Riding a wave of seasonal hiring and robust employment in multiple sectors, California’s unemployment rate fell to a record low 4.3 percent in December.
The state Employment Development Department said Friday that the jobless rate last month plunged to 4.3 percent, with a robust 52,700 jobs added to California payrolls. The statewide unemployment rate was 4.6 percent in November.
EDD said December’s unemployment rate was the lowest since it began keeping records in 1976.
The leader of Sacramento’s regional effort to recruit companies like Apple Inc. and Amazon.com Inc. to locate major operations here says California has a weak competitive hand compared with other states.
. . . “What we need is a state economic development program to be able to compete for this,” Broome said of the competition for the new Apple campus. “We need more than Cal Competes to compete for business.”
Signaling trouble for nearly a dozen landmark water storage projects to help California cope with its next drought, state water officials on Thursday announced none of the proposals — including raising Contra Costa County’s Los Vaqueros Dam and building a new Santa Clara County dam near Pacheco Pass — provide the public benefits that their supporters claim, potentially putting their state funding at risk.
The Republican-backed federal tax bill flipped the tables on a never-ending question for California politicians: Will high taxes lead the state’s wealthiest residents to flee the Golden State for the comparable tax havens of Florida, Nevada and Texas?
Republicans reliably raise that alarm when Democrats advocate for tax increases, like the 2012 and 2016 ballot initiatives that levied a new income tax on very high-earning residents.
High-income taxpayers in most states also will benefit from lower marginal rates. But in California and other states with high tax burdens, the opposite will be true. With a $10,000 limit on local and state tax deductions, wealthy Californians, New Yorkers and residents of the other high-tax states will see their federal tax bills zoom upwards.
In other words, they will feel the full impact of their state and local taxes, which will no longer be subsidized by the federal government and the impact will be the heaviest in California because of its highest-in-the-nation income tax rates.
California, the state that helped birth the global boom in battery-toting electric vehicles, is trying to spark a similar transformation for utilities. And that spells trouble for power plants all across the U.S. that run on natural gas.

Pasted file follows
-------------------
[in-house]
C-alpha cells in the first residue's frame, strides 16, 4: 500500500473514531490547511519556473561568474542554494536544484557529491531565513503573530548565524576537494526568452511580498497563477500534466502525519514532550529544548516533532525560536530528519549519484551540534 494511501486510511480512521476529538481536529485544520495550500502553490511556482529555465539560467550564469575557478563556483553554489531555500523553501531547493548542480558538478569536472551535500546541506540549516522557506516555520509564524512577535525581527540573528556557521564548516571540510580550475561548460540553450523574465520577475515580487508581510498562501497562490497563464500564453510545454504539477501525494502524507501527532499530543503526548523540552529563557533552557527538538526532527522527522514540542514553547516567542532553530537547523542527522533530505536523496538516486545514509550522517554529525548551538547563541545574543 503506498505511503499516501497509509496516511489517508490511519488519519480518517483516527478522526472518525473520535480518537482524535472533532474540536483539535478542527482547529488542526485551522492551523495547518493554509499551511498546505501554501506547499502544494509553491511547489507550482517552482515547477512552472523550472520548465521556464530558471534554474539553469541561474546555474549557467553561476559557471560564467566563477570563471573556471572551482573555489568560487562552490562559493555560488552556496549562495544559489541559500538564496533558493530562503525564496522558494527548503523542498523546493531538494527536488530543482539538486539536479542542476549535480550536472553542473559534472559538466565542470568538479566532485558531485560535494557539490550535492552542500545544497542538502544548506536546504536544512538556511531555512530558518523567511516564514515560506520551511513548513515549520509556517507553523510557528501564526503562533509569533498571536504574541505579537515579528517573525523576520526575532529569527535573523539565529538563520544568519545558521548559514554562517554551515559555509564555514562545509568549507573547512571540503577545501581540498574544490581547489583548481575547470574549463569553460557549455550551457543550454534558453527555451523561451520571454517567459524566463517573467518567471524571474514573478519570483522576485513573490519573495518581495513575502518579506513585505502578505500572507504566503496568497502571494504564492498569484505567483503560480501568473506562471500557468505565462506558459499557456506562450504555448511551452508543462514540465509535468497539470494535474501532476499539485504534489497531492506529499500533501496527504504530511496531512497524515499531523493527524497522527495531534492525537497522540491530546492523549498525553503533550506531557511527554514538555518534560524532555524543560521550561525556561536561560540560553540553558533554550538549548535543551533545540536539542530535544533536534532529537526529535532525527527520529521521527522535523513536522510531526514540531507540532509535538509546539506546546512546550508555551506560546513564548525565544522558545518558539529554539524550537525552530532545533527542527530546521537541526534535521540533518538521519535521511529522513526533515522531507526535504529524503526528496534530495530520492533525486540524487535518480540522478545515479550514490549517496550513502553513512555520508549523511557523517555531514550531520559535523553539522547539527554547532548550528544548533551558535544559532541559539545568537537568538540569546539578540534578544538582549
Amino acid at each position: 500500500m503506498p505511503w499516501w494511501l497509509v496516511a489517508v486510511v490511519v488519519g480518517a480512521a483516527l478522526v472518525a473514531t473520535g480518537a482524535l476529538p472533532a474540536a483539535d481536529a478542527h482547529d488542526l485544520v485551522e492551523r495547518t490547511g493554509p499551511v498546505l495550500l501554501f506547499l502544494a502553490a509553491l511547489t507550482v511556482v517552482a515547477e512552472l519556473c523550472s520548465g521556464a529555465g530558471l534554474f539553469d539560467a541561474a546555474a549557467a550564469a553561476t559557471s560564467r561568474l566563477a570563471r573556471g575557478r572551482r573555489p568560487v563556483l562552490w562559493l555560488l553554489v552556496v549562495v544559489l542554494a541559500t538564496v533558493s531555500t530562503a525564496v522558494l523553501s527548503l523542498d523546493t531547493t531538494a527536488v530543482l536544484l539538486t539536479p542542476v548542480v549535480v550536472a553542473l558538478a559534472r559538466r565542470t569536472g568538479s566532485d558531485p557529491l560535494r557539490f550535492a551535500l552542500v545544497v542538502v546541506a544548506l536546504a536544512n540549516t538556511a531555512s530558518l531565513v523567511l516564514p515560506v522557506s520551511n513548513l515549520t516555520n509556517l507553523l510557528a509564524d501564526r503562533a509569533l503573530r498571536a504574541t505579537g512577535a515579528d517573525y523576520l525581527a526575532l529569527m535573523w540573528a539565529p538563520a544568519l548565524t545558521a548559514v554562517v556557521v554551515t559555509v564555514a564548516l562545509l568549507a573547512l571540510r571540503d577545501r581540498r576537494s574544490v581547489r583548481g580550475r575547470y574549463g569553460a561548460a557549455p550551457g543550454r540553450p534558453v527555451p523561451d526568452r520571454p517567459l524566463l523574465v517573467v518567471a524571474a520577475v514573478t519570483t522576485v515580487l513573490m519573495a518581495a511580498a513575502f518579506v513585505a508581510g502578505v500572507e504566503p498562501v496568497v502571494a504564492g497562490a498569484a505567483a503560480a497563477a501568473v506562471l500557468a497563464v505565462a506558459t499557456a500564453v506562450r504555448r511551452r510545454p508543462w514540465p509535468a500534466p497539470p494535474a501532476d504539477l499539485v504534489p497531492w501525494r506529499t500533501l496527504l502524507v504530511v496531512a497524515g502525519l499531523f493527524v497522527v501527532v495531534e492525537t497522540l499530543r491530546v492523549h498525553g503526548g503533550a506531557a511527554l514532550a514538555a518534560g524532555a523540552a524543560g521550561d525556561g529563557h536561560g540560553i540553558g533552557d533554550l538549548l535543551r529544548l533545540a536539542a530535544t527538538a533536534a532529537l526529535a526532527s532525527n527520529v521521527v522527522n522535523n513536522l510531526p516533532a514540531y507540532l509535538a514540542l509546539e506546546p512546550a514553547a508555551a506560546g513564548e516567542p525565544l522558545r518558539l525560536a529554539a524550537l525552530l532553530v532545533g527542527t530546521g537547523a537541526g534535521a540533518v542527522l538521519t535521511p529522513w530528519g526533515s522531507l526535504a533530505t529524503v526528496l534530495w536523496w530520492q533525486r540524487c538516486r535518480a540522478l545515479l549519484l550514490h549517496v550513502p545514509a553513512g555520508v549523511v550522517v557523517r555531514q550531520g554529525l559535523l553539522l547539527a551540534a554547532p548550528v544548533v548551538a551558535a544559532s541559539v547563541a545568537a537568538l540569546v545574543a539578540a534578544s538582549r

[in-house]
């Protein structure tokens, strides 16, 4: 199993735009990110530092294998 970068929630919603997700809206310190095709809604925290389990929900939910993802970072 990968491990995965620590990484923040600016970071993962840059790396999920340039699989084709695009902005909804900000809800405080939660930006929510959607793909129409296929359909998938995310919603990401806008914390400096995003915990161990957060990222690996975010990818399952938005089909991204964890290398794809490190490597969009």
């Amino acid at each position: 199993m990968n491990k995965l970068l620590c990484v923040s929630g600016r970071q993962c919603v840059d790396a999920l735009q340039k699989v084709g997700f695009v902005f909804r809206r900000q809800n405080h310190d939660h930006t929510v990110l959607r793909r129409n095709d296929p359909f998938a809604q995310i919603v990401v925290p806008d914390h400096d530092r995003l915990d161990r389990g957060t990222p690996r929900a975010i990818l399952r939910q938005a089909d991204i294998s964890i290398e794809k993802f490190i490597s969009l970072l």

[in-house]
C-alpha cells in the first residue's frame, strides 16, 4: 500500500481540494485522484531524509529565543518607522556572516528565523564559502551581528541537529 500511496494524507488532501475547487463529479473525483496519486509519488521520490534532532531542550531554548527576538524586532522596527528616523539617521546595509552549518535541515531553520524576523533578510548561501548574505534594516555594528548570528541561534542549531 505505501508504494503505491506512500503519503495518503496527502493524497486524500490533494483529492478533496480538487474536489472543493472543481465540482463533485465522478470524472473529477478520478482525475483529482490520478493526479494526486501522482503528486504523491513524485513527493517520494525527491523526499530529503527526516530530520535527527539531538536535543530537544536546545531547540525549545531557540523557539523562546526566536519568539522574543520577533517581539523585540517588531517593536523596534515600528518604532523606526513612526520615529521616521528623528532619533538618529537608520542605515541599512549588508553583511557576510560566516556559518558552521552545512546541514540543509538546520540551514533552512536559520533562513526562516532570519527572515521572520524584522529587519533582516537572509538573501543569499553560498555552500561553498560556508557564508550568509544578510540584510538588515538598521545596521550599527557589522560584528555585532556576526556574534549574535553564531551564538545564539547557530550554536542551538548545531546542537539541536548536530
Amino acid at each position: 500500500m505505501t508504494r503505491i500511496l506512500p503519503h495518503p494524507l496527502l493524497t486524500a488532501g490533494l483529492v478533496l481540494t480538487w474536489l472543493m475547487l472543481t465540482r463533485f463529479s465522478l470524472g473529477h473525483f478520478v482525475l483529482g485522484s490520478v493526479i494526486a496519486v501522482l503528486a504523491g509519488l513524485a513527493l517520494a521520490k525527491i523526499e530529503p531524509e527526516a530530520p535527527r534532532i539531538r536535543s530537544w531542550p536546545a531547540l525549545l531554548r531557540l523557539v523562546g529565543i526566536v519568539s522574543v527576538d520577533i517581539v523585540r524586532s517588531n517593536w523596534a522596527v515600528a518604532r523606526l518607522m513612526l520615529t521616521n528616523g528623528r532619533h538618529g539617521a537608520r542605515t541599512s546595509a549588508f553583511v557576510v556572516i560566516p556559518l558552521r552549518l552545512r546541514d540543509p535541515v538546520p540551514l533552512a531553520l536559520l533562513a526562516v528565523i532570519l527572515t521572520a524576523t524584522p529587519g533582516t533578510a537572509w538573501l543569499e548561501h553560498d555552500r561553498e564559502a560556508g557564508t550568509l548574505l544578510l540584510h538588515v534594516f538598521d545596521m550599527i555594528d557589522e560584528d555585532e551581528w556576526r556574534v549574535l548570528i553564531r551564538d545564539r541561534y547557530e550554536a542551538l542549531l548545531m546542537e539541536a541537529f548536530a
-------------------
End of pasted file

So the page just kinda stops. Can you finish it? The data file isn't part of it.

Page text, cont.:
The California Public Utilities Commission approved an order Thursday that will require PG&E Corp., the state’s biggest utility, to change the way it supplies power when demand peaks. Instead of relying on electricity from three gas-fired plants run by Calpine Corp., PG&E will have to use batteries or other non-fossil-fuel resources to keep the lights on in the most-populated U.S. state.
The 2007 housing crisis was particularly tough on African-Americans, as well as Hispanics, extinguishing much of their already miniscule wealth. Industrial layoffs, particularly in the Midwest, made things worse.
However the rising economic tide of the past few years has started to lift more boats. The African-American unemployment rate fell to 6.8% in December, the lowest level since the government started keeping tabs in 1972. Although that’s 3.1 percentage points worse than whites, the gap is the slimmest on record. A tightening labor market since 2015 has also driven up wages of black workers, many of whom are employed in manufacturing and other historically middle and lower-wage service industries.
The official poverty rate in California, according to standards set by the U.S. Census Bureau, currently stands at 14.3%, just slightly ahead of the 12.7% national average. However, the Federal Poverty Line (FPL) is based on national cost-of-living averages, and fails to take into account the exorbitant cost of housing in the Golden State. A study conducted by United Way of California attempted to factor housing costs and produced a measure of California on a county-by-county basis. It showed some dismal findings for most Southern California counties. The problem here is simple: a cost of living more than double the national average, and mediocre income levels.
Given robust job growth and the prosperity generated by several industries, it's worth asking why California has fallen behind, especially when the state's per-capita GDP increased approximately twice as much as the U.S. average over the five years ending in 2016 (12.5%, compared with 6.27%).
It's not as though California policymakers have neglected to wage war on poverty.
As part of the California School Dashboard, the state’s new school accountability system, 1 in 4 school districts will receive assistance from county offices of education and the state to help improve the performance of groups of students who have done particularly poorly on criteria set by the state.
But an EdSource analysis found that 561 additional districts are not targeted for formal state support, despite large and persistent achievement gaps between African-American, Latino and low-income students and white and Asian students in those districts.
The 519 miles of L.A.’s freeway system. Dodger Stadium. City Hall. All built with concrete filled with rock and sand washed down from Southern California’s iconic mountain ranges.
. . . Yet thanks to a combination of materials science, cheap ocean shipping and, some argue, NIMBYism, today’s industrial concrete mixers are often filled with imported rock and sand.